Huawei has opened the doors to its 5G innovation and experience centre in London, which the company touts will be used to promote greater collaboration with the UK 5G ecosystem as well as showcase the potential real-life impact of 5G.
"What we have opened today will enable true collaboration amongst UK businesses and technologists and showcase the huge potential of 5G applications for both the private and business sectors," said Huawei vice-president Victor Zhang.
Located in the co-working space Cocoon Global, Huawei said the centre features interactive and real-life displays. For instance, visitors have the chance to perform with their favourite bands using virtual and augmented reality.
It will also hold educational showcases that demonstrate how 5G technology can be used in areas such as smart manufacturing and healthcare.
The opening of the innovation centre follows the recent launch of its 5G research centre in Switzerland alongside Swiss telco Sunrise.
The company also opened a 5G artificial intelligence (AI) lab in Singapore to provide a test bed for AI development projects.
The UK remains undecided on the Chinese tech giant's equipment, amid bans from Australia, the United States, and Japan. Despite not yet deciding whether to ban Huawei equipment from its 5G networks, UK telcos have used the company's equipment for their rollouts of the next-generation network despite a report pointing out significant flaws in its equipment.
See also: Huawei starting 6G research in Canada, where it faces prospect of 5G ban (TechRepublic)
A recent report published by the European Commission and European Agency for Cybersecurity warned 5G would increase attack paths for state actors.
The report especially warned about relying on a single supplier, especially ones not based in the European Union.
"The increased role of software and services provided by third party suppliers in 5G networks leads to a greater exposure to a number of vulnerabilities that may derive from the risk profile of individual suppliers," the report states.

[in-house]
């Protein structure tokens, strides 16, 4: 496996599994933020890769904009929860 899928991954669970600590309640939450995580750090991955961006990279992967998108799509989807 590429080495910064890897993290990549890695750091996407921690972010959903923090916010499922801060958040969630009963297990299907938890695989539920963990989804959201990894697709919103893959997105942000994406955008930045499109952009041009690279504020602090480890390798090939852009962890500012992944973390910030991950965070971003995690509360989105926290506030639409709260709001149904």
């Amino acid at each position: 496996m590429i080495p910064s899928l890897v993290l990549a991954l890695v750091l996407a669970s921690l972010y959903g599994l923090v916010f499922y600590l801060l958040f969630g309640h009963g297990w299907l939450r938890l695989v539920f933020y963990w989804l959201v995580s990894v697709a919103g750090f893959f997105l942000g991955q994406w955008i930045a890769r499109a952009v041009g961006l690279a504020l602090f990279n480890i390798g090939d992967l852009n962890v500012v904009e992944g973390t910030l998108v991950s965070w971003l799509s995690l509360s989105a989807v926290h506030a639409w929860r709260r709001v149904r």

"Major security flaws, such as those deriving from poor software development processes within equipment suppliers, could make it easier for actors to maliciously insert intentional backdoors into products and make them also harder to detect. This may increase the possibility of their exploitation leading to a particularly severe and widespread negative impact."
In March this year, the board that oversees security of Huawei equipment used in UK telco networks said that technical issues with the Chinese company's engineering processes have led to new risks.
During the third quarter results, Huawei reported revenue hit 611 billion yuan, approximately $86 billion, for the third quarter, a jump of 24.4% over the same period last year.
Chinese giant has labelled the ban a violation of US federal law.
Framed by US Department of Commerce as allowing service to continue in remote parts of the country.
Chinese vendor has yet to see significant impact from the trade conflict and expects to ship between 240 million and 250 million smartphones this year, but still supports globalisation and long-term collaboration with US suppliers, says its founder Ren Zhengfei.
The US government has received 260 requests for the licences.
It requires so much effort to build backdoors into networking equipment that work across different global communications networks and system configurations that it likely is easier and more effective to bribe a telco executive, says Huawei's chief cybersecurity officer.